Condensing research translation

Take ten years of impactful academic health research and distil it down to three minutes of talking and moving images. What’s really important? What has the biggest impact?

Now do that for six projects, which one is the best? That was the task assigned to a panel of judges in the inaugural Excellence in Health Research and Translation awards at La Trobe University, in March 2018. I helped script supervise the videos. Keeping them equal, showcasing the impact and highlighting the special things that made each project worthwhile.

The final six videos are in a playlist with three highlighted here. You can check the announcement to find out who won.

The COSMOS trial, reducing caesarean section

I had to interview al the researchers, scour the nomination submissions and find the beating human heart of each project. It sometimes took some probing, but all the researchers knew someone who stood out, had a special connection, had a good story and would respond well under the hot gaze of the camera.

Early intervention in autsim can change lives

Along the way I became a real believer in the researchers work, all of them. The dedication it takes to choose the implementation path, to not stop at publication makes all the researchers who do that amazing.

Aged care is booming, but the workforce are not keeping up.

It was such a challenge to select the points that made it into the videos, the editors I worked with were tough, and we made some real choices. Visuals were by Tim at Mustard Media who must take as much credit, if not more for how the videos came out. Simon at the LTU Media team and Alana, who produced the videos also deserve plaudits for the final product.

Your story belongs to your audience.

Doug Lipman, in his excellent book, ‘Improve your storytelling‘ talks about the storytelling triangle. You, the storyteller, ∇ the audience ∇ and the story ∇, the only relationship you don’t control is the relationship the audience has to the story.

We’re always talking about modifying our stories for the audience, here’s how I do it, and my take on why.

I’ll use a story from when I was a fundraiser at a disability day centre in Scotland, Edinburgh but hopefully the principles apply to lots of other stories, and will hopefully allow me to demonstrate how Doug Limpan understands the rules, of course I don’t control your relationship to Doug Lipman, treasured oracle, or nemesis, or indifferant obliviousness.

The facts; the who, what, where and when remains the same. The angle you lead with changes. The result changes, the achievement changes and what the story gives to the audience changes.

The cover of the book 'Improve your storytelling' by Doug Lipman. Green marbled background with a black banner at the top from American Storytelling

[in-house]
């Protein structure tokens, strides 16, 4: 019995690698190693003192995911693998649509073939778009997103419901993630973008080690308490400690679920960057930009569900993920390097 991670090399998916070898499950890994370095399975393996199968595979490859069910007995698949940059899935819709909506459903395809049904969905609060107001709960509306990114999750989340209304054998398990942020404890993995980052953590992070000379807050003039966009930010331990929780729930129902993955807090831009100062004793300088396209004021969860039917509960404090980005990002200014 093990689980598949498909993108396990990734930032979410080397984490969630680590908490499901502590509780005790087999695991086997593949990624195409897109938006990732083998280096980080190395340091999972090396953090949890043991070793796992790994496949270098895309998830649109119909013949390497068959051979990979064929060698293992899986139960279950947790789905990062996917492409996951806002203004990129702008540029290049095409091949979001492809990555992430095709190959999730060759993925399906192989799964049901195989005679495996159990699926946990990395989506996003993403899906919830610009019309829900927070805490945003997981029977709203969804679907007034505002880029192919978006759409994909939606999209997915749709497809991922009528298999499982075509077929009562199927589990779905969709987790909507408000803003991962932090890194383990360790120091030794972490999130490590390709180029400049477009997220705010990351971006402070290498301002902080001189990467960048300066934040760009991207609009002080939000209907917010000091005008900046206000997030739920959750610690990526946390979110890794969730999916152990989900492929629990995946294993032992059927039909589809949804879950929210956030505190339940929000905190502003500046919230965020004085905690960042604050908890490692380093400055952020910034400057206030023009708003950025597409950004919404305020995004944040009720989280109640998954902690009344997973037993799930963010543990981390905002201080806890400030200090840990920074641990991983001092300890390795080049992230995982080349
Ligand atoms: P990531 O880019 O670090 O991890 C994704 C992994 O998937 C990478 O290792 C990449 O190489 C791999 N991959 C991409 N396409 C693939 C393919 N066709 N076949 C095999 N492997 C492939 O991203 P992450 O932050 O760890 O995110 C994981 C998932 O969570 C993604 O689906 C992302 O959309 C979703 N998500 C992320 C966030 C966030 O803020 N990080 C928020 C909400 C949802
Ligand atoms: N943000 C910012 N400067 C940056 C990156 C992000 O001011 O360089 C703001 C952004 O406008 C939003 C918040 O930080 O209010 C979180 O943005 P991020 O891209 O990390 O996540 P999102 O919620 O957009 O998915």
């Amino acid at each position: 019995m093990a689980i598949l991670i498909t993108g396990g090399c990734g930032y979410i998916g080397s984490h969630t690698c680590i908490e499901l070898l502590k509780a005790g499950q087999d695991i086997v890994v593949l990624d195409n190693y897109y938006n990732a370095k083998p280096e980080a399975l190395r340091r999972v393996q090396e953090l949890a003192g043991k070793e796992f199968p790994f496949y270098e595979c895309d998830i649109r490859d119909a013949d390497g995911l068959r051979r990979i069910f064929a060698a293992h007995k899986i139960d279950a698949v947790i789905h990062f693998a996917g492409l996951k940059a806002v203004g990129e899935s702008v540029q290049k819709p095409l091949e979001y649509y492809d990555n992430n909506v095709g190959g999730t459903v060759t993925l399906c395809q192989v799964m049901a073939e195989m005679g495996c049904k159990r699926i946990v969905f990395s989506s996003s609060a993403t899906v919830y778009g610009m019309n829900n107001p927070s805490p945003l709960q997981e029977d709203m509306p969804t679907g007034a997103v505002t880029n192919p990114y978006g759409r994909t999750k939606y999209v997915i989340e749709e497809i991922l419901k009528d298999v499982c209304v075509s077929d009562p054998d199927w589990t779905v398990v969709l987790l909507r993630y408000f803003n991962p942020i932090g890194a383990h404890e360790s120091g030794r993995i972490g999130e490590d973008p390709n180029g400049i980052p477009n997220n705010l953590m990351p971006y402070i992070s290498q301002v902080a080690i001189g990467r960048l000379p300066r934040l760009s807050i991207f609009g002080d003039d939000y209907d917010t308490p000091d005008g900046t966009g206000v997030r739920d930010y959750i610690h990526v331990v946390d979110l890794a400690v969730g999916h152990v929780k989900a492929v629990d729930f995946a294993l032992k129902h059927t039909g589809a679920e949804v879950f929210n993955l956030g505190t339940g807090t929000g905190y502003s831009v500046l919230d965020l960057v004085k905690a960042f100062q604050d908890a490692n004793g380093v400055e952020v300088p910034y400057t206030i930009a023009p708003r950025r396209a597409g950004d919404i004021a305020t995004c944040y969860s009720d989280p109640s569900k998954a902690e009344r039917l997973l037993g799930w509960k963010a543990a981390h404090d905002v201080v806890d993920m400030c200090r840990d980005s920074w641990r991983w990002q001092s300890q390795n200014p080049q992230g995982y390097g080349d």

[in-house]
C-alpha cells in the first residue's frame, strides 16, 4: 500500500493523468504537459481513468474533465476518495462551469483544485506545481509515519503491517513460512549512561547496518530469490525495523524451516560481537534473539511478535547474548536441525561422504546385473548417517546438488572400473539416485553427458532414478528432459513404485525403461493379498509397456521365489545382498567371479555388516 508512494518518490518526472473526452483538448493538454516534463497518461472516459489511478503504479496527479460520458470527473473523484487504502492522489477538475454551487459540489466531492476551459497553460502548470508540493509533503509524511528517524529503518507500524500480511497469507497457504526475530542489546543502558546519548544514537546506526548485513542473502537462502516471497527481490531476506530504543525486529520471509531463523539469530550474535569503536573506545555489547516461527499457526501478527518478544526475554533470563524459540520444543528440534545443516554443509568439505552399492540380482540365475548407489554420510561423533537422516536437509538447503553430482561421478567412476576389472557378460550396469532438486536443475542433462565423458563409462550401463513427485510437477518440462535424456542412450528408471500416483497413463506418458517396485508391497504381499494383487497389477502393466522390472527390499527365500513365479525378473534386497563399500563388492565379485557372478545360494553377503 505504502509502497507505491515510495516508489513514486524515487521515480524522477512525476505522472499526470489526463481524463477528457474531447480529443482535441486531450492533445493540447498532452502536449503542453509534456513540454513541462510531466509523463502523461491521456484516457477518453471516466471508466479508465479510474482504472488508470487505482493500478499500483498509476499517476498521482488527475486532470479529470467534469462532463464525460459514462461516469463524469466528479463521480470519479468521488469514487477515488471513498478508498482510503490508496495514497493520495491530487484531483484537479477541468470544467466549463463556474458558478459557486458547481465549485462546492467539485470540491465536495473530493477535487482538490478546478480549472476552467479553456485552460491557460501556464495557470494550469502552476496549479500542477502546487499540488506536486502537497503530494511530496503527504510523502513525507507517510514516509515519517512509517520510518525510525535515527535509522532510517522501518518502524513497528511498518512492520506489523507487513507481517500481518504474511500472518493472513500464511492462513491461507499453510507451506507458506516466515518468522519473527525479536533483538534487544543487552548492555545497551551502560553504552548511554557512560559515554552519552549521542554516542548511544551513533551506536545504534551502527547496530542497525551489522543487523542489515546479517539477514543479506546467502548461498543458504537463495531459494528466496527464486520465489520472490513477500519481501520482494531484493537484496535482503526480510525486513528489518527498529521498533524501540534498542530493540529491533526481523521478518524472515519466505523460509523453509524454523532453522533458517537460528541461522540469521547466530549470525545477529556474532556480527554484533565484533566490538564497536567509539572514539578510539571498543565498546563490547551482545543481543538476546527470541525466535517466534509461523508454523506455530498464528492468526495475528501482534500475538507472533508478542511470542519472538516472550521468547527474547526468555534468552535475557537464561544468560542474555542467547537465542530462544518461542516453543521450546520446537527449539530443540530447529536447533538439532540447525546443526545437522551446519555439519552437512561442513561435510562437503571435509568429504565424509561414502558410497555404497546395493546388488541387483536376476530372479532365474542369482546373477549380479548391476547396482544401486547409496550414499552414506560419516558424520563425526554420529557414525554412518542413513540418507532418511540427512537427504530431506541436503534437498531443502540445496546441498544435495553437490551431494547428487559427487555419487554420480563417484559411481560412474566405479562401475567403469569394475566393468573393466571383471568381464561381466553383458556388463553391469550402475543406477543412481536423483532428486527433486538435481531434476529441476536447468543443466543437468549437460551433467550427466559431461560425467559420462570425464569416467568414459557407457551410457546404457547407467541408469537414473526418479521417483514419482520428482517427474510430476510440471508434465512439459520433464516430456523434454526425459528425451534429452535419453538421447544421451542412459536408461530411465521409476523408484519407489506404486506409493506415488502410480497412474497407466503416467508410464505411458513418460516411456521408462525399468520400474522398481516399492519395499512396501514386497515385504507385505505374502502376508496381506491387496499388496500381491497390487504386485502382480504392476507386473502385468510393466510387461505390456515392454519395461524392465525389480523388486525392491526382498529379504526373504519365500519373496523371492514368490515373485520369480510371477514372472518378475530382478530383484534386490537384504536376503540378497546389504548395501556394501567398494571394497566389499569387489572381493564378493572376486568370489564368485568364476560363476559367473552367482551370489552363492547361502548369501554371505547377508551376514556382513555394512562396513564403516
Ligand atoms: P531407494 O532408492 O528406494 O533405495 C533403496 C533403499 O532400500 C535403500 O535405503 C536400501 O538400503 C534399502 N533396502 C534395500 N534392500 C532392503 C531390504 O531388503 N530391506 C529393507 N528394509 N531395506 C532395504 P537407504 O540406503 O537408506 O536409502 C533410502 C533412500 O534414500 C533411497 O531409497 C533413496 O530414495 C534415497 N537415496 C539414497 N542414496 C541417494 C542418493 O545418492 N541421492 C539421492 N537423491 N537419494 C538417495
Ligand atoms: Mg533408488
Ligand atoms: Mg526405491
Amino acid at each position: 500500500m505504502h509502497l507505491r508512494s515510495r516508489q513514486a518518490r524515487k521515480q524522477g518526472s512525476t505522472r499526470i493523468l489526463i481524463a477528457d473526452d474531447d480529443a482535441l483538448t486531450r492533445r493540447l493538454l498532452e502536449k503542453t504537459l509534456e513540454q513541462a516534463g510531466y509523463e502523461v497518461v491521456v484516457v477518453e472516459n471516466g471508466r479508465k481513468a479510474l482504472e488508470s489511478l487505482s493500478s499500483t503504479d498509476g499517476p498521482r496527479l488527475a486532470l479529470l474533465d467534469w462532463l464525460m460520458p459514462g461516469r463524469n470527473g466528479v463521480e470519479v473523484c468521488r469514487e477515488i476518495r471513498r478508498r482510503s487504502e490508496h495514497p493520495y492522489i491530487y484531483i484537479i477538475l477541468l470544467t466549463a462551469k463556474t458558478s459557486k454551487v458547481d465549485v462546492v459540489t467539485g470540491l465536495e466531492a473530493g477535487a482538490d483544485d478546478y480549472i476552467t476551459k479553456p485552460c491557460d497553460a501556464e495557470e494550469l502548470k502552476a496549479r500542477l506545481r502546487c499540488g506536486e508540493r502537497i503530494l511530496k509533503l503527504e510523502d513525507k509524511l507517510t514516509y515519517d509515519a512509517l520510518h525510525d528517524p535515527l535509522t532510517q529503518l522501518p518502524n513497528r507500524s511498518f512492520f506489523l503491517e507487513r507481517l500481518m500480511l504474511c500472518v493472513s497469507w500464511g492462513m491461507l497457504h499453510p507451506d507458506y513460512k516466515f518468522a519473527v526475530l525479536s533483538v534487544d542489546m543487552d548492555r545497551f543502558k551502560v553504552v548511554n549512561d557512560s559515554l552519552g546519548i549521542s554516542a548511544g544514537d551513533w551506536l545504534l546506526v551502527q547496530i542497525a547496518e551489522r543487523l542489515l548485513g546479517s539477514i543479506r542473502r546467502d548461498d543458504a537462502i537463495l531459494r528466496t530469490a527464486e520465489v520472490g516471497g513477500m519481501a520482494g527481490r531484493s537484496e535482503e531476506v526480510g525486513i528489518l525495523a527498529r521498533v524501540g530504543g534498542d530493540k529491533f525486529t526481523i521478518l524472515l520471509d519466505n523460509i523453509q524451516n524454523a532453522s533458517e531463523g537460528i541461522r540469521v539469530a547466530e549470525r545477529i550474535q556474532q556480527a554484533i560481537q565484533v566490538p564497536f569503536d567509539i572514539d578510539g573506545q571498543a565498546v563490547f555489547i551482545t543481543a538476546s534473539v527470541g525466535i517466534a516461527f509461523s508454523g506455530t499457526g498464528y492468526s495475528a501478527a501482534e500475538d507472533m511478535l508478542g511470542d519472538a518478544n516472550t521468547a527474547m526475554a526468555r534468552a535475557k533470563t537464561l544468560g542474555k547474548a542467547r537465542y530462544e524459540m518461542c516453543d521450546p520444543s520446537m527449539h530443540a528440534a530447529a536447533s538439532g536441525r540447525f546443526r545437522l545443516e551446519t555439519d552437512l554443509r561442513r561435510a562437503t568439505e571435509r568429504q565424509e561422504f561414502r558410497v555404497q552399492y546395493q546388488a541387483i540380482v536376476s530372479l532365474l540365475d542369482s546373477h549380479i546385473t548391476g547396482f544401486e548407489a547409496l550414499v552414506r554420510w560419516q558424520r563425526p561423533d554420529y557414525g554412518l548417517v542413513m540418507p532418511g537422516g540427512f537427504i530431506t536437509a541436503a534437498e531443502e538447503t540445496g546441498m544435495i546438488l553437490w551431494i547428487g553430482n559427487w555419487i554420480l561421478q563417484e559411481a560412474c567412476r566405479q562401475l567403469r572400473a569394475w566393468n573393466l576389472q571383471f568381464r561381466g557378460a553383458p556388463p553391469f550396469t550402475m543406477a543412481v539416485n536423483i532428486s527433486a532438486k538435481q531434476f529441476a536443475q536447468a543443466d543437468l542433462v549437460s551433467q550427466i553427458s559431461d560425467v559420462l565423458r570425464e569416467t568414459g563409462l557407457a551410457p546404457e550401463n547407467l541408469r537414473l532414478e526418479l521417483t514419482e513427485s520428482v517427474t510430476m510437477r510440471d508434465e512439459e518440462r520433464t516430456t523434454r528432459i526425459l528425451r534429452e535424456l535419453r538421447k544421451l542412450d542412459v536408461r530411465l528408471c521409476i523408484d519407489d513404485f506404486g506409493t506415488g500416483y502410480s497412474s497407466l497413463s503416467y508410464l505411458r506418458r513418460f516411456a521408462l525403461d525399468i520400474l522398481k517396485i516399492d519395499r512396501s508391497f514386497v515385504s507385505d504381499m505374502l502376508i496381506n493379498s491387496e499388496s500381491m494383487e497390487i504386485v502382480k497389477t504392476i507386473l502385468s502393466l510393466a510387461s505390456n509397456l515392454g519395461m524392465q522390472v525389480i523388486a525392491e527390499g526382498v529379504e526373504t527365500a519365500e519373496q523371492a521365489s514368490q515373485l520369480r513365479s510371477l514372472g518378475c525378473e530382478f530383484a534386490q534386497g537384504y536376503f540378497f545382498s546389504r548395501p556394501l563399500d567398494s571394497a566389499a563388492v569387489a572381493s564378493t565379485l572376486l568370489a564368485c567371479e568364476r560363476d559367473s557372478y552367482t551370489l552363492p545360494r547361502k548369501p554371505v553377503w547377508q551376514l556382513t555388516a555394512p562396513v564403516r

So the facts. Of all the options available to young people who have learning or physical disabilities when they exit the Special School System the Upward Mobility day centre works well for a lot of them. We are positive about achievements, abilities and fun, we use the arts and wellbeing workshops to build meaningful opportunities, this works great for the students – not residents, or inmates, or customers – students, there to learn. We see young people blossom, become confident, achieve things and have lives, the absence of which is a very real possibility for those that do not make it into places like UPMO.

Those are the facts, people come to UPMO, they change, they move on or stay with us. That change takes months or more often is slower, imperceptible except for the people who work with our students.

So, what do we lead with when we tell this story to different audiences? I feel like I could be exposing myself as a calculating mastermind but here goes.

When telling this story to;

Potential Parents (normally the payers):

The student is the hero, we talk about success stories, about other students who have transformed themselves and progressed towards their achievements. It’s a hero’s journey, and the person the parent cares about most is the hero, we are the mentors, the shadows.

Funders:

We talk about the student body as a population, we might zoom in to a story, but we zoom quickly out to talk about a population, who are whatever % of the people they see around them, we talk about the funding picture, we talk about outcomes, we talk about graduates, destinations. 
We are struggling against a tough system, inviting them to be the heroes in the journey of the individuals we paint the picture of. 

Social Workers (referrers):

We talk about the activities, the support staff, how they are different, skilled, creative caring, how we go above and beyond for our students, how we work well with the stakeholders involved, funders, allied health, parents. How our world-class information system focuses on students and helps them do their jobs better and help people. something we have in common.

Same stories, different heroes, different goals. Different endings. Different calls to action.